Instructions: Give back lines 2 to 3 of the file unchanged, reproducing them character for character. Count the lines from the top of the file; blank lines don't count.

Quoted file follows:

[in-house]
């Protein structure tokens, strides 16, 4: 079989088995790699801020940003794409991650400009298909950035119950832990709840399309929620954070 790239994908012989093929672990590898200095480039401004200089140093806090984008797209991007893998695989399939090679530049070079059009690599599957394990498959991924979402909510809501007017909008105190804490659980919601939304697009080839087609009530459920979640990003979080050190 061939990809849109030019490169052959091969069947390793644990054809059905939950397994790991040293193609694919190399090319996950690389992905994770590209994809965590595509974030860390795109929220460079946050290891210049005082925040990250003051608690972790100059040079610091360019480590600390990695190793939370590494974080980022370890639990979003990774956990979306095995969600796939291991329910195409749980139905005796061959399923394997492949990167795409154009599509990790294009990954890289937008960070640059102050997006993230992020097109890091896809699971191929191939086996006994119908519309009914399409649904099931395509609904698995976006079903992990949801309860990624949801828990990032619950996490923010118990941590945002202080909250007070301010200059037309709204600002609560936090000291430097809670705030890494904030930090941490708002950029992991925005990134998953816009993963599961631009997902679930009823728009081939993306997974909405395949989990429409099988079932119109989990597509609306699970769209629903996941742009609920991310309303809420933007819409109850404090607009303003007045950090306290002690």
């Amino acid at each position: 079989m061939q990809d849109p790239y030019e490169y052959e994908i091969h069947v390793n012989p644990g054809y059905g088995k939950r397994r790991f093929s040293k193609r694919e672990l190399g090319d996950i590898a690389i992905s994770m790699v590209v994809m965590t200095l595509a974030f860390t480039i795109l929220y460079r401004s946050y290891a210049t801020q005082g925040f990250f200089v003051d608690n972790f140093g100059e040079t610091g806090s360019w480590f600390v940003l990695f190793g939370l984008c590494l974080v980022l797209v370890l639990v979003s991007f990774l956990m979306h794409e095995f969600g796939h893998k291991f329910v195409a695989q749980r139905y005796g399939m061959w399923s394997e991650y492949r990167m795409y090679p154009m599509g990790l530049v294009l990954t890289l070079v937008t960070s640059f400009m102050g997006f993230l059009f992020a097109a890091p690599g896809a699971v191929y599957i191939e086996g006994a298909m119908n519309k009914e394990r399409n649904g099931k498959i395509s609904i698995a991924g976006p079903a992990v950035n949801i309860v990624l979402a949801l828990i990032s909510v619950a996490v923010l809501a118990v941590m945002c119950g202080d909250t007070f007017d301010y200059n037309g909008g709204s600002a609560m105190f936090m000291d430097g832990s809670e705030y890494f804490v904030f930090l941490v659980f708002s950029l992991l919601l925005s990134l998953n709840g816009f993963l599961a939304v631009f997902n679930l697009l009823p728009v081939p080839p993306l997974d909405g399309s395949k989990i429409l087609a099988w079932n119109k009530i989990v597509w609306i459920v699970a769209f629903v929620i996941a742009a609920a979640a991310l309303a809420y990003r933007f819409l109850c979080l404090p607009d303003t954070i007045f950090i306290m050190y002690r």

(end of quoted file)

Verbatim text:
């Protein structure tokens, strides 16, 4: 079989088995790699801020940003794409991650400009298909950035119950832990709840399309929620954070 790239994908012989093929672990590898200095480039401004200089140093806090984008797209991007893998695989399939090679530049070079059009690599599957394990498959991924979402909510809501007017909008105190804490659980919601939304697009080839087609009530459920979640990003979080050190 061939990809849109030019490169052959091969069947390793644990054809059905939950397994790991040293193609694919190399090319996950690389992905994770590209994809965590595509974030860390795109929220460079946050290891210049005082925040990250003051608690972790100059040079610091360019480590600390990695190793939370590494974080980022370890639990979003990774956990979306095995969600796939291991329910195409749980139905005796061959399923394997492949990167795409154009599509990790294009990954890289937008960070640059102050997006993230992020097109890091896809699971191929191939086996006994119908519309009914399409649904099931395509609904698995976006079903992990949801309860990624949801828990990032619950996490923010118990941590945002202080909250007070301010200059037309709204600002609560936090000291430097809670705030890494904030930090941490708002950029992991925005990134998953816009993963599961631009997902679930009823728009081939993306997974909405395949989990429409099988079932119109989990597509609306699970769209629903996941742009609920991310309303809420933007819409109850404090607009303003007045950090306290002690």
């Amino acid at each position: 079989m061939q990809d849109p790239y030019e490169y052959e994908i091969h069947v390793n012989p644990g054809y059905g088995k939950r397994r790991f093929s040293k193609r694919e672990l190399g090319d996950i590898a690389i992905s994770m790699v590209v994809m965590t200095l595509a974030f860390t480039i795109l929220y460079r401004s946050y290891a210049t801020q005082g925040f990250f200089v003051d608690n972790f140093g100059e040079t610091g806090s360019w480590f600390v940003l990695f190793g939370l984008c590494l974080v980022l797209v370890l639990v979003s991007f990774l956990m979306h794409e095995f969600g796939h893998k291991f329910v195409a695989q749980r139905y005796g399939m061959w399923s394997e991650y492949r990167m795409y090679p154009m599509g990790l530049v294009l990954t890289l070079v937008t960070s640059f400009m102050g997006f993230l059009f992020a097109a890091p690599g896809a699971v191929y599957i191939e086996g006994a298909m119908n519309k009914e394990r399409n649904g099931k498959i395509s609904i698995a991924g976006p079903a992990v950035n949801i309860v990624l979402a949801l828990i990032s909510v619950a996490v923010l809501a118990v941590m945002c119950g202080d909250t007070f007017d301010y200059n037309g909008g709204s600002a609560m105190f936090m000291d430097g832990s809670e705030y890494f804490v904030f930090l941490v659980f708002s950029l992991l919601l925005s990134l998953n709840g816009f993963l599961a939304v631009f997902n679930l697009l009823p728009v081939p080839p993306l997974d909405g399309s395949k989990i429409l087609a099988w079932n119109k009530i989990v597509w609306i459920v699970a769209f629903v929620i996941a742009a609920a979640a991310l309303a809420y990003r933007f819409l109850c979080l404090p607009d303003t954070i007045f950090i306290m050190y002690r």